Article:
Role Model

Tucker Pillsbury, popularly known as Role Model, is an American pop singer and songwriter.

The University of Cincinnati (UC) Programs and Activities Council (PAC) hosted a virtual concert for pop singer Role Model on Wednesday night. 

Role Model, who first came to light as a singer in late 2017, writes music that depicts the idea of finding beauty in pain. His songs are often preppy and upbeat, the type that's easy to dance to with your friends or that makes you want to scream-sing out of a speeding car's window.

The deeper meaning, however, conveys darker themes. His lyrics are often emotional, reflecting off of experiences with depression and other negative emotions that can consume one at a young age. The drastic discrepancy between the light-heartedness of the music and the song's darker tone has sensationalized him over the past few years.

The show itself took place over Zoom, in which over 70 students attended. On Role Model's screen, singer Tucker Pillsbury was seated on a black stool in a dark room, giving the impression that he was floating in midair with his knees pulled nearly up to his chest. It was an odd scene, to see him curled up on top of a stool with nobody else but a guitarist sat to the left. The emptiness of the set let you know that the show would feel organic, testing the abilities of his natural talent. 

Role Model started with his hit song, "hello!" His voice rasped into the microphone and the chat blew up with fans fawning over the music. While his released songs feature synthesizers, an array of instruments, and likely the assistance of autotune, this show felt more acoustic and personal, which is by no means a bad thing.

It was strange not to hear the voices of the tons of students that showed up singing right alongside him as you would in a normal concert, but you could easily guess that behind their screens, they were doing just that.

As he moved from one song to the next, he'd occasionally take a few moments to break the fourth wall. "Cincinnati! What's up!" he'd yell into the microphone after every few songs. The resulting silence was deafening. "I'd like to ask you all how you're doing but I can't see you, so we're going to keep doing more songs," he continued instead.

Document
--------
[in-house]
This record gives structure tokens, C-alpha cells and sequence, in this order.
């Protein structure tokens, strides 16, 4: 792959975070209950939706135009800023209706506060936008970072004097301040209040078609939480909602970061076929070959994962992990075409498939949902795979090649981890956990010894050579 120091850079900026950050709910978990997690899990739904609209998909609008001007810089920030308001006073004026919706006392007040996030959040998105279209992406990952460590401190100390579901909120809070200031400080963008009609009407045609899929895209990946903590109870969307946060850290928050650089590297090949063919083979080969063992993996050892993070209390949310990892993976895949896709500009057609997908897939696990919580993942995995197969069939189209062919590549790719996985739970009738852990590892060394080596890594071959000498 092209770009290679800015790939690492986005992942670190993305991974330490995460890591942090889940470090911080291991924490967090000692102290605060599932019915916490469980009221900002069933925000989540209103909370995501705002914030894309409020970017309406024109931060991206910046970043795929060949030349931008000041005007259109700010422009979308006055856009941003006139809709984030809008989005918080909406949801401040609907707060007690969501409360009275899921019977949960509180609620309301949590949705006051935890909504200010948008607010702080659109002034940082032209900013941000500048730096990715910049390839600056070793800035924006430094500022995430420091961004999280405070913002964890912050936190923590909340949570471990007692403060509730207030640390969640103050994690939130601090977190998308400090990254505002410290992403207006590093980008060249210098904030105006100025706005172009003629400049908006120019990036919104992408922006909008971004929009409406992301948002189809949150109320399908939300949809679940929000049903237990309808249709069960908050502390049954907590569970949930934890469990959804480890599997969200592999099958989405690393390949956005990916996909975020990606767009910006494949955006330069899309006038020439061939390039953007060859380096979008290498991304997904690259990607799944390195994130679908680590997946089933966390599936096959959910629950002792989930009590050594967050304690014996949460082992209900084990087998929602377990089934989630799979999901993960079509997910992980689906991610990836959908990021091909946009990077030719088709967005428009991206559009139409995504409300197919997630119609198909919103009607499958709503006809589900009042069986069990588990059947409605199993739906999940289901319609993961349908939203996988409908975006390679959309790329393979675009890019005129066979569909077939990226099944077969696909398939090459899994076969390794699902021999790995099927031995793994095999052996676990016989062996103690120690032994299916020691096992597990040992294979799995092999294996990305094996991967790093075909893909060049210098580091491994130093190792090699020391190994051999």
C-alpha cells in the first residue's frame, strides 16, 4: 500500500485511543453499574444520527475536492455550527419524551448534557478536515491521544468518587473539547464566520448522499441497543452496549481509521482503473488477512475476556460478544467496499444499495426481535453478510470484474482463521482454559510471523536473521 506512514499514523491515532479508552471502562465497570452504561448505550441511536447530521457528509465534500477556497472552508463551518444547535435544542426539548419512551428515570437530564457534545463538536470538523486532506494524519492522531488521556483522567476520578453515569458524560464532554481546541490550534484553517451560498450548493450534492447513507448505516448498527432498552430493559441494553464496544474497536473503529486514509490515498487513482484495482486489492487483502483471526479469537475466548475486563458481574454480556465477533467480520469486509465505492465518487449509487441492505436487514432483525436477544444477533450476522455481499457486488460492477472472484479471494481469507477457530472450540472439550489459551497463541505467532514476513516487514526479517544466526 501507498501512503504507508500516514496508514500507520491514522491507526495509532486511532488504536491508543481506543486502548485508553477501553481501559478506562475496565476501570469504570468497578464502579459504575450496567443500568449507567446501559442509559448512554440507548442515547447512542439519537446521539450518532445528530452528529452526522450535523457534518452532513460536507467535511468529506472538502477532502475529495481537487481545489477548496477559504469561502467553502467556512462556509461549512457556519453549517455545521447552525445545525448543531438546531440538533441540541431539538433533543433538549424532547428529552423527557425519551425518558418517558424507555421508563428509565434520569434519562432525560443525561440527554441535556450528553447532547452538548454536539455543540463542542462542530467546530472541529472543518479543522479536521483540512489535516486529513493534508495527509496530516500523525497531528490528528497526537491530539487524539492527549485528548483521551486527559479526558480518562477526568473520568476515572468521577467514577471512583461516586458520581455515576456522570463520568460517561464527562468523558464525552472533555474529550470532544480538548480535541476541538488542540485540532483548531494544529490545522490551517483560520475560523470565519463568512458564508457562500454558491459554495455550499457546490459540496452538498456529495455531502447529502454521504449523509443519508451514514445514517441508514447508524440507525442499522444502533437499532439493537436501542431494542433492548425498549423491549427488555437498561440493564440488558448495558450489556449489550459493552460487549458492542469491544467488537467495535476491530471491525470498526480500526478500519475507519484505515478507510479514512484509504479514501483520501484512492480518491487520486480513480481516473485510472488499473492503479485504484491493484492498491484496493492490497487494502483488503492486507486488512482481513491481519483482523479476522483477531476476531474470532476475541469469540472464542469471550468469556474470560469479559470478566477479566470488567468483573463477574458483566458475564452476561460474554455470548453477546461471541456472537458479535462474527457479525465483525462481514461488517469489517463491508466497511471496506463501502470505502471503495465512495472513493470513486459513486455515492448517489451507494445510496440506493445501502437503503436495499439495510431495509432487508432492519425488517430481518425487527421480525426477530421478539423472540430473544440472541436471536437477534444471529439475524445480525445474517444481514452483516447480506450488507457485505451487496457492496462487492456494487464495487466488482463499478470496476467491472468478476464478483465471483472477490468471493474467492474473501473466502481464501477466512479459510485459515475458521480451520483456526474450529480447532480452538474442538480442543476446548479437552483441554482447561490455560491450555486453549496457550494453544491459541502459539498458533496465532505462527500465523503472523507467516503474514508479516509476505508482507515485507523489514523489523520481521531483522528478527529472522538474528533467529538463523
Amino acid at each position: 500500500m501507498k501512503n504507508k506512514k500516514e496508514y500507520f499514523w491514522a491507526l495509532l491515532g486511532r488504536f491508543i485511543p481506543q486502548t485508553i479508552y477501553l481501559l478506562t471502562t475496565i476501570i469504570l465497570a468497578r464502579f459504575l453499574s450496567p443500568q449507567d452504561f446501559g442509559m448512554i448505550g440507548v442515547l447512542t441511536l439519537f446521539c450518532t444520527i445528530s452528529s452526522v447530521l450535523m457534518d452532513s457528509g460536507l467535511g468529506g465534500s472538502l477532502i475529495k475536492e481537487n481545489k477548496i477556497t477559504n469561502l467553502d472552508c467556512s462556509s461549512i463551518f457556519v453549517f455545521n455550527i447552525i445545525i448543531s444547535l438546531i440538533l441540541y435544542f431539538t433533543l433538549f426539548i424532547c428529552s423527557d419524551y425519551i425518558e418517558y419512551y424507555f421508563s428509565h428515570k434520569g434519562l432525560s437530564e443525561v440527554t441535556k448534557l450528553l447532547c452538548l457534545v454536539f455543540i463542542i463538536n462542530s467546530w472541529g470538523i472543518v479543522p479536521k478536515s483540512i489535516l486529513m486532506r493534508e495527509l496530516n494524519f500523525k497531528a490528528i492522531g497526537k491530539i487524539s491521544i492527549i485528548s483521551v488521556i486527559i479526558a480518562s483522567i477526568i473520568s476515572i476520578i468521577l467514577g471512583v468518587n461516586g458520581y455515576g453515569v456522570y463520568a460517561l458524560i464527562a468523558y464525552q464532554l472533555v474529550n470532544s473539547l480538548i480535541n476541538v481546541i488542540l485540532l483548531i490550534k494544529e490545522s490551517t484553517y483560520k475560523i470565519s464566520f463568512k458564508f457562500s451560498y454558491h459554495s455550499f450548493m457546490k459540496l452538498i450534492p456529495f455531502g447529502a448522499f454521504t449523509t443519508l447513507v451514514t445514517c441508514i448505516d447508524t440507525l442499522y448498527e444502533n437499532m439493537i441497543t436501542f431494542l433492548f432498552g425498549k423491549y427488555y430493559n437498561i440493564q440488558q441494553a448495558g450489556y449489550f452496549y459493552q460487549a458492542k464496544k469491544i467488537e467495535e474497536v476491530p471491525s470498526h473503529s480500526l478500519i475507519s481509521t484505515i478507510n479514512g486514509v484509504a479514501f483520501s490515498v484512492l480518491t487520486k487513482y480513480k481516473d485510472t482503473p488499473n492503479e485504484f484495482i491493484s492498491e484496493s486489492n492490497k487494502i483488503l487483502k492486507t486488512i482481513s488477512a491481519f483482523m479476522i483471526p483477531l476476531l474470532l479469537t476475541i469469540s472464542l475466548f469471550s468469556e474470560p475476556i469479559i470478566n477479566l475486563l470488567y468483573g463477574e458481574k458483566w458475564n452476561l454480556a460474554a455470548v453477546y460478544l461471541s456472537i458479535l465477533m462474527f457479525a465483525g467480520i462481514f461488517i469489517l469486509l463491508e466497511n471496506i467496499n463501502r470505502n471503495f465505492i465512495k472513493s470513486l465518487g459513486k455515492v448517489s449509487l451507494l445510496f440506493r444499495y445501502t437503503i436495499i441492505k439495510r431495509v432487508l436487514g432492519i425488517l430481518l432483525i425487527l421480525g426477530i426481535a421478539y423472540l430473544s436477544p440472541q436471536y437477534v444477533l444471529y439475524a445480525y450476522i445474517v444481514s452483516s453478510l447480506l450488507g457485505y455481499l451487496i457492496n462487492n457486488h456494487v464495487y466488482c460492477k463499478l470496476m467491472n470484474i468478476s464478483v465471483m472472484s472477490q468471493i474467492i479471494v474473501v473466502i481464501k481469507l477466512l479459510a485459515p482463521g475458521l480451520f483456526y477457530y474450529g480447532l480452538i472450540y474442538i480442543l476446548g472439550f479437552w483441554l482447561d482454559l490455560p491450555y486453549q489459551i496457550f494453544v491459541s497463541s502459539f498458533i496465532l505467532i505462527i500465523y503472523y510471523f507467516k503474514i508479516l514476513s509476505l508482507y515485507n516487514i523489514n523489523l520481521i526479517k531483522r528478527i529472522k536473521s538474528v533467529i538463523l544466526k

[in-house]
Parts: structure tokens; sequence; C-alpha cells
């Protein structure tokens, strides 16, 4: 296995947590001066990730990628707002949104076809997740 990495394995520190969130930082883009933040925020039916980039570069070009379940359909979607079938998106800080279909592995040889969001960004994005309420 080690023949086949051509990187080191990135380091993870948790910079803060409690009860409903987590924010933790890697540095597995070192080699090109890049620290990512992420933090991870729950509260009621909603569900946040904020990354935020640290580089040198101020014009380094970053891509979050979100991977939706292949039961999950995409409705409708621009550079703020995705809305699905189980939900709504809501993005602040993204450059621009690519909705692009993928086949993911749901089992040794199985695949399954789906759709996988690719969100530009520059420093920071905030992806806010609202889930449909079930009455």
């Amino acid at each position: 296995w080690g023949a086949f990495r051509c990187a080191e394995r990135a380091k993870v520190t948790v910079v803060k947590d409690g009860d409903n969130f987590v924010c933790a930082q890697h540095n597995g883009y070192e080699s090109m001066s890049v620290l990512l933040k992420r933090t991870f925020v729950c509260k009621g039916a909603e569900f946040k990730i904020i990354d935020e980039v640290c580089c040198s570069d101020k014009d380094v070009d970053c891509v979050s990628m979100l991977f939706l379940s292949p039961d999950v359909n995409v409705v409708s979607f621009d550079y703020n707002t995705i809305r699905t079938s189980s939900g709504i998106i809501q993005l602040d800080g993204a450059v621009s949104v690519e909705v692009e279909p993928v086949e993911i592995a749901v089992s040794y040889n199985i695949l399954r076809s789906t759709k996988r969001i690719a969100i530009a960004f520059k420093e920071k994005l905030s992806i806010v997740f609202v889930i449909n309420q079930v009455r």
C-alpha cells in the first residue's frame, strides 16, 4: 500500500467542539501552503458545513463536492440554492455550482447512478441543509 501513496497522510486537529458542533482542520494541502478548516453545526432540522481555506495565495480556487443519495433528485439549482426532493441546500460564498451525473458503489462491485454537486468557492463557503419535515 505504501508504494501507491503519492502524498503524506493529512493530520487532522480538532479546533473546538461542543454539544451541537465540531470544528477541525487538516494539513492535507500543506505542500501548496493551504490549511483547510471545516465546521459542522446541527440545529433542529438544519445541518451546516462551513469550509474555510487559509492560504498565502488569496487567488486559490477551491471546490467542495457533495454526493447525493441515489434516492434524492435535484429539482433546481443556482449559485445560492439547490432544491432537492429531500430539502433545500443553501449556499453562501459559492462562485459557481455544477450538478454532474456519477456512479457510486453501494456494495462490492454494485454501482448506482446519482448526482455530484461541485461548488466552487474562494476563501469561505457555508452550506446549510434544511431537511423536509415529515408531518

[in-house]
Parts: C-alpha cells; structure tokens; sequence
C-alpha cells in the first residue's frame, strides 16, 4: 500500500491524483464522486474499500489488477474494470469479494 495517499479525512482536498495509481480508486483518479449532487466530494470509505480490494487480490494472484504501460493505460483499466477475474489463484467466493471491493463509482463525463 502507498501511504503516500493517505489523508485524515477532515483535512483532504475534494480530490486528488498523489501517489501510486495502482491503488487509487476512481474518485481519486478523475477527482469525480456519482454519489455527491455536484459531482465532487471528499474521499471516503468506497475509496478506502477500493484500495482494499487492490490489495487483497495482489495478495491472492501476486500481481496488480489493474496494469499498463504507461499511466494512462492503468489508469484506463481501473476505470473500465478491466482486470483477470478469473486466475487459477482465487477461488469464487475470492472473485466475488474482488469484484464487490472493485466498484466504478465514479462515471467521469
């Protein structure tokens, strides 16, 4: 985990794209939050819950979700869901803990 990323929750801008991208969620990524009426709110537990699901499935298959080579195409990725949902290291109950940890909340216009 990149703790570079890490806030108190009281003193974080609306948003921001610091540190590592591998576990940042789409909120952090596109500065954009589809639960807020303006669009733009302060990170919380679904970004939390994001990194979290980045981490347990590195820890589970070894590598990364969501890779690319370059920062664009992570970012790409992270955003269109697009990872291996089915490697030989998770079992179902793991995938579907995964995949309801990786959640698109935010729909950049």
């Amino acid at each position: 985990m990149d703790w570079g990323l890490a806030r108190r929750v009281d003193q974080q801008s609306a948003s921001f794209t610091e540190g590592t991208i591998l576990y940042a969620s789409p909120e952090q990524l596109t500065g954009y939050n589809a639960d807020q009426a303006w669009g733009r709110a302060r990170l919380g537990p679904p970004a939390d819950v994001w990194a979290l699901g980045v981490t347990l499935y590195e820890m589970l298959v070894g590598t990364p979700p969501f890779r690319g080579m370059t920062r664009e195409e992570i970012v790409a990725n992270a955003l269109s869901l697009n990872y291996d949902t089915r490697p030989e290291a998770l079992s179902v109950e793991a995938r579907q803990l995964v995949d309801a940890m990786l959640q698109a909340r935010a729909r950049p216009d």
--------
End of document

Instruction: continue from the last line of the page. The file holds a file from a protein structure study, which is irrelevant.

By the time Role Model started singing "notice me," his fourth song in the set, he seemed more relaxed and comfortable with the novelty of this new concert format. He swayed along to the beat of his music and smiled cheekily off camera. Although he kept his knees pulled towards his chest for the entirety of the show, he still seemed loosened up and genuinely happy to be performing, even if he couldn't see his audience.

His viewers, on the other hand, were delighted to be seeing him. The chat exploded with messages when he called them "Cincinnati baddies." The name was heartfelt, sure, but felt somewhat like a mid-40's mom trying to fit in with the kids. Fans loved it regardless.

Before starting his song "blind," Role Model took a moment to address the audience with a request. "I'd love it if you'd sing to your computer screen for me," he said to the camera before crooning the slow, gentle notes of another one of his more popular songs. If this were an in-person concert, fans would have whipped out their cell phone flashlights and begun waving them back and forth over their heads. 

Much to viewers' dismay, it wasn't long after that the music cut out and Role Model's show had ended. "Thank you so much for watching," he said. The entire show lasted roughly half an hour; he'd sung seven songs.

There is no virtual concert that could ever replicate the mania or energy of an in-person one, but in times like this, we must take what we can get, and PAC's ability to entertain UC students could not go unnoticed. Something that will never change from one concert to the next, no matter the format, will be the singer's talent or the adoration of the fans, and that in itself is what can be said to make a concert great. Role Model, singing his heart out over a screen to our very own university students, is no exception.